Novell acquires Ximian
I must say that your decision to file legal action does not seem
conducive to the long-term survivability of Linux.
Red Hat files suit against SCO asking for a judgment that its
products do not infringe on SCO's intellectual property (press
Gentoo Linux 1.4 is released.
SCO announces the availability of its "intellectual property license for
release). Nobody has managed to buy one yet, though.
The UCITA committee is shut down by the National Conference of
Commissioners on Uniform State Laws (announcement).
SuSE Linux Enterprise Server 8 achieves Common Criteria EAL2
certification; it is the first Linux distribution to be certified in
this way (press release).
The Eridani Linux distribution is shut down (announcement).
A German study shows that Linux is almost as usable as Windows (ComputerWorld
RealNetworks launches the Helix Player project to build a free media
player based on Real's code (announcement).
Every party who enters into this license will be in violation of
the GPL, and in infringement of the collective copyrights of the
Linux and GNU system authors. As a customer, if you purchase the
SCO license, you can be sued by every copyright holder who has
contributed to the Linux kernel and other components of the
system. You can be sued by IBM, by Red Hat, by me, by tens of
thousands of people and companies.
--Bruce Perens talks
OPIE (Open Palmtop Integrated Environment) 1.0 is released (announcement).
Sun Microsystems joins the Open Source Development Lab (press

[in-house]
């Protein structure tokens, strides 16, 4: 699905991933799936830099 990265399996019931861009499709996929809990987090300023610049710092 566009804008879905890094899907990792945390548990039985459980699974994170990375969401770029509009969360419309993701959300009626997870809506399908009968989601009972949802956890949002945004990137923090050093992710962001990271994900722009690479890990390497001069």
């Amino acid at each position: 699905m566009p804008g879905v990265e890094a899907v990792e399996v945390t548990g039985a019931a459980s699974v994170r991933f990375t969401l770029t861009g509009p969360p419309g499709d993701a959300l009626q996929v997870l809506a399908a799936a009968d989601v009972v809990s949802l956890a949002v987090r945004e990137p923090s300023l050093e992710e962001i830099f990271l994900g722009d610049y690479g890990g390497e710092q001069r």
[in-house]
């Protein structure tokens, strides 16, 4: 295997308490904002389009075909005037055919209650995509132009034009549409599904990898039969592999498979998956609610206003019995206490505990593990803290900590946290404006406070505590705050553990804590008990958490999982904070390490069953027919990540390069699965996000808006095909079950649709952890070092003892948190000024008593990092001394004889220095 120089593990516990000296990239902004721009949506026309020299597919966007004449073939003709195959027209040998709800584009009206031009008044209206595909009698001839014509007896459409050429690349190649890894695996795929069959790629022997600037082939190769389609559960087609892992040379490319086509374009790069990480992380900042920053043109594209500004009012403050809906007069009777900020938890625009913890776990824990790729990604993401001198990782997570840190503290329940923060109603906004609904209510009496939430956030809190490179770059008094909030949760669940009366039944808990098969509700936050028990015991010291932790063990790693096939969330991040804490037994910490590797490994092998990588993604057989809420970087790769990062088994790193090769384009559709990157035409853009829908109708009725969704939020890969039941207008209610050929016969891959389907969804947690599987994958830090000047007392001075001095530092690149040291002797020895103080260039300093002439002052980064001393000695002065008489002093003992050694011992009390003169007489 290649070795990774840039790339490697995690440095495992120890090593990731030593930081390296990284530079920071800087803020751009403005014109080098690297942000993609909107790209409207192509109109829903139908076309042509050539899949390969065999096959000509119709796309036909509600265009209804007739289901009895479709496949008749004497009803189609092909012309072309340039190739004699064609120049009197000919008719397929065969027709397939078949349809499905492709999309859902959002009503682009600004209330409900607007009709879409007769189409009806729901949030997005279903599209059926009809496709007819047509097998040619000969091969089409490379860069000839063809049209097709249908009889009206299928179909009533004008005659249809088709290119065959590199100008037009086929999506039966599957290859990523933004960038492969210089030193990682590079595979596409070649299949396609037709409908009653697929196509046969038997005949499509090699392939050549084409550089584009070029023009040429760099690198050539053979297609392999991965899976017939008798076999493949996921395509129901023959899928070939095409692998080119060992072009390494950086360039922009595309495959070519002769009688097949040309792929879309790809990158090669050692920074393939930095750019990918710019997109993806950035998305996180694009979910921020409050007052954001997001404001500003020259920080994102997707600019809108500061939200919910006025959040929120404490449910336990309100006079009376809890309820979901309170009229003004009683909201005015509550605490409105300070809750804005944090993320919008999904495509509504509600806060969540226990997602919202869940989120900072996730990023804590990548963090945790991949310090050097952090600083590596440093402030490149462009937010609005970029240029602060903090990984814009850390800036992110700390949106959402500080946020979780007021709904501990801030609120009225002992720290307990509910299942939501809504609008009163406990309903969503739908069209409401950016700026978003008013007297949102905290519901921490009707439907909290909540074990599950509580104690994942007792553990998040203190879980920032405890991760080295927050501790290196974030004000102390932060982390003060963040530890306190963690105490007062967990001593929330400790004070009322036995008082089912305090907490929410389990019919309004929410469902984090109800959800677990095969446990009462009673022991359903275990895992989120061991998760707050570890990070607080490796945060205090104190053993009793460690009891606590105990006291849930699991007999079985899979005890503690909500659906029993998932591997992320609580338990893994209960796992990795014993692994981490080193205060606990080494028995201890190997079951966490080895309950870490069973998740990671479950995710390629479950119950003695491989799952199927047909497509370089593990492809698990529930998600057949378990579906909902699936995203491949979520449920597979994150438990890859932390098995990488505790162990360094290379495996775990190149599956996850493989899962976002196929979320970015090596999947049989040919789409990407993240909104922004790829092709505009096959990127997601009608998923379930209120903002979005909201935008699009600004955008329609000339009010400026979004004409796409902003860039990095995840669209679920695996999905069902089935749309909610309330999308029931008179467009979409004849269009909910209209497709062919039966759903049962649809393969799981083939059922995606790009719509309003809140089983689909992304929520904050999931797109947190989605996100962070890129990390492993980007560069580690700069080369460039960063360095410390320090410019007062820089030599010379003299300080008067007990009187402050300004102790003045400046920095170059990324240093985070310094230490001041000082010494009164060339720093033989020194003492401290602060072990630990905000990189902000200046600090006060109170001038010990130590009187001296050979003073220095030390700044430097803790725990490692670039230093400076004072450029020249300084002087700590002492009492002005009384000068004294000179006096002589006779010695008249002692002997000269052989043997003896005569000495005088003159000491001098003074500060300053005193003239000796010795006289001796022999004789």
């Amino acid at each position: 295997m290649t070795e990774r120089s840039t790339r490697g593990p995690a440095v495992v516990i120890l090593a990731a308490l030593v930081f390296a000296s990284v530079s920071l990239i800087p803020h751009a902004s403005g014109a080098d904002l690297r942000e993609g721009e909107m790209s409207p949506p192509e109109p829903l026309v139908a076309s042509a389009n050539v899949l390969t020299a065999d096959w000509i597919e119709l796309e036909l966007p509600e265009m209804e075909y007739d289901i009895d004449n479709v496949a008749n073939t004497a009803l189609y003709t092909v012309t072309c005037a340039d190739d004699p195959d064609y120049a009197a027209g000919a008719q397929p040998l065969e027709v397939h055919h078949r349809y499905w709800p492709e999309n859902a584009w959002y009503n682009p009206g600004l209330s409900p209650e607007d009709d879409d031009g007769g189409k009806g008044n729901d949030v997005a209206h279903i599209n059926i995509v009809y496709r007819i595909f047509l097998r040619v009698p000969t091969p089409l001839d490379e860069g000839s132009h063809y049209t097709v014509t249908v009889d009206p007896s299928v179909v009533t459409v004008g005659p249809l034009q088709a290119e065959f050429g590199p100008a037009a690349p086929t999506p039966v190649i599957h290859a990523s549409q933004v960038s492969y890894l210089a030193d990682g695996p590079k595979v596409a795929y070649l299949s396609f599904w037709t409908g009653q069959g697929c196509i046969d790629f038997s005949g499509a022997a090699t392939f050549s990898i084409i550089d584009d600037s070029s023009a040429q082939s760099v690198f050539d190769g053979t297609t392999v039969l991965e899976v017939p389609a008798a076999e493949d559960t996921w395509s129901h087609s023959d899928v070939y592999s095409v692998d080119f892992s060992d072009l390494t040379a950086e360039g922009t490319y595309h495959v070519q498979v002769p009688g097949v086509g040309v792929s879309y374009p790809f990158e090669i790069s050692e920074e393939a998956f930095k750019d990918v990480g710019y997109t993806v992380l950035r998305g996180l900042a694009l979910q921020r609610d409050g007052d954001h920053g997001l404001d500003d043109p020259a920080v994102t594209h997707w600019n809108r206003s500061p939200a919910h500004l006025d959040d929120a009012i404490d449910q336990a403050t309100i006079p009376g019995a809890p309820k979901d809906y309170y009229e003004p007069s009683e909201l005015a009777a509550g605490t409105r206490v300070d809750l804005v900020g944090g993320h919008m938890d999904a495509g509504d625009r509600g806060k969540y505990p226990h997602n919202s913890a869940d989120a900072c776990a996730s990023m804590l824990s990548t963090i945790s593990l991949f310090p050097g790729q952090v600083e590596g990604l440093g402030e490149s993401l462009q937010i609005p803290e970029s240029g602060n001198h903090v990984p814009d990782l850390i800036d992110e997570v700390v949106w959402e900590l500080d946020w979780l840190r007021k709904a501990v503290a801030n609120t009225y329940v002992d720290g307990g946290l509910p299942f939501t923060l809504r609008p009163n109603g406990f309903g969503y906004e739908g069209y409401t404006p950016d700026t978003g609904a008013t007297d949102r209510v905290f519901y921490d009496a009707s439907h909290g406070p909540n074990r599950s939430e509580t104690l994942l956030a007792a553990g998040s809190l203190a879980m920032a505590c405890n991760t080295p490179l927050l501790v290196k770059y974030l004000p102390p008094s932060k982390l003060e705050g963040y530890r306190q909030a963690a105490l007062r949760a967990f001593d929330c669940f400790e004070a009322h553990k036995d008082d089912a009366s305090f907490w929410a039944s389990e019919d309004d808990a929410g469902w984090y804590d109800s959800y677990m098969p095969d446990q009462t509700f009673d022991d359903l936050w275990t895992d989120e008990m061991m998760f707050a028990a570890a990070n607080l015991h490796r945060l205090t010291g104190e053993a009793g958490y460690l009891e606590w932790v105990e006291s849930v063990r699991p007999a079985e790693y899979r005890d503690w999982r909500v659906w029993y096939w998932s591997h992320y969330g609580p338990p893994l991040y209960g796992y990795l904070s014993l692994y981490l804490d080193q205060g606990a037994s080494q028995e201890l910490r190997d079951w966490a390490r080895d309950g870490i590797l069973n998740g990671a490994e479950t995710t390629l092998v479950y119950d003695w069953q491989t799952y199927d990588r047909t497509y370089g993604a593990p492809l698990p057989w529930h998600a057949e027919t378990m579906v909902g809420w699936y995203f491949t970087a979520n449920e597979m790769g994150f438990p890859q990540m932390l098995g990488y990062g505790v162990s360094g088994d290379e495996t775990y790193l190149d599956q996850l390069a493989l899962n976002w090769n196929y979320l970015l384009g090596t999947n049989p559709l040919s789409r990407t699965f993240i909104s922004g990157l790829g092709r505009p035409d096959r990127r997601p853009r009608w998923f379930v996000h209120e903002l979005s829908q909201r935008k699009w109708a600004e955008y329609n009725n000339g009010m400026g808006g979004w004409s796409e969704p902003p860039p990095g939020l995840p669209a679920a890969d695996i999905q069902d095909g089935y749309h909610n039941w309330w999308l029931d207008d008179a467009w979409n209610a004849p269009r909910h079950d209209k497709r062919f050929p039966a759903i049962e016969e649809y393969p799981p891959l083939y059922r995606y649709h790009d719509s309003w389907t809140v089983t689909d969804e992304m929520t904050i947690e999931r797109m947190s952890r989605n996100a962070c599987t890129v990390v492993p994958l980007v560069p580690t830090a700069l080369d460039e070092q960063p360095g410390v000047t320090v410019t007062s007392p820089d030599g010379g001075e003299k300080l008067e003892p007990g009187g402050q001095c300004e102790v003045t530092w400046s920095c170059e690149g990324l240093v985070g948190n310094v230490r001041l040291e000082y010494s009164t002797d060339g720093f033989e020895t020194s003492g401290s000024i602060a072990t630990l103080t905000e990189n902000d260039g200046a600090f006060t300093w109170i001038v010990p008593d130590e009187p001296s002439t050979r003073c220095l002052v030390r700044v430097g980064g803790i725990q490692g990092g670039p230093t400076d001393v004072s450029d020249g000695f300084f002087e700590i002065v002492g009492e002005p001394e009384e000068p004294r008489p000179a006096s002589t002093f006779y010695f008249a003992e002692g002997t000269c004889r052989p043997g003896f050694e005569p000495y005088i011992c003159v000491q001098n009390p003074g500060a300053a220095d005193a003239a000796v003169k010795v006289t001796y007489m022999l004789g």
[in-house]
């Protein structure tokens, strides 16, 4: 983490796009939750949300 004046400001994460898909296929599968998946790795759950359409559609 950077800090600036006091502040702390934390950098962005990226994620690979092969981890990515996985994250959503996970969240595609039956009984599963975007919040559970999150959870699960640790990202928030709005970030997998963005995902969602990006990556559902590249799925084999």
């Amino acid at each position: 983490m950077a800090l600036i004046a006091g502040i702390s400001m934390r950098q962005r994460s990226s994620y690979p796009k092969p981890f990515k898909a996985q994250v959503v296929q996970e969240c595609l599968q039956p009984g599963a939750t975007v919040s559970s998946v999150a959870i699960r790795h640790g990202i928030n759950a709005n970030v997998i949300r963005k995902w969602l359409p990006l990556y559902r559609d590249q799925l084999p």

IBM countersues SCO, alleging GPL and patent violations among many
other things (analysis).
The GNU Project's FTP server is compromised (explanation).
The Debian Project celebrates its tenth birthday (announcement).
The Xouvert project launches as an experimental fork of XFree86.
A few years ago I'd have worried about doing this, the great thing
is that with the kernel community we have today I know I'm not a
critical cog in the machine. In fact I'm surrounded by people far
better than I am and we even have Andrew Morton to keep Linus in
--Alan Cox goes back to
SCO claims that the GPL is unenforceable because it is preempted by
Federal copyright law, which only allows the creation of a single backup
copy of software.
SCO shows some code at SCOForum. It is immediately shown by the
community as coming from BSD-licensed sources (though one piece does turn
out to have come via SYSV).
Linux users are immune to the SoBig virus, but get flooded with
"virus notification" mail anyway.
Guido van Rossum leaves PythonLabs to work with a startup company.
If you go behind the scenes, the attacks that we get that don't
have IBM's name on them, underneath the covers, are sponsored by
The California Supreme Court upholds restrictions on linking to
DeCSS in the Bunner case, but sends the case back for a determination
of whether DeCSS truly infringes a trade secret.
SCO claims it showed the BPF code as an example of how it can detect
"obfuscated" code rather than a case of actual copying.
SCO's web site falls off the net apparently as a result of another
denial of service attack.
The 2.4.22 kernel is released (announcement).
PostgreSQL Inc. donates its replication software to the project (press release).
A World Intellectual Property Organization meeting on open source is
canceled due to pressure from software vendors.
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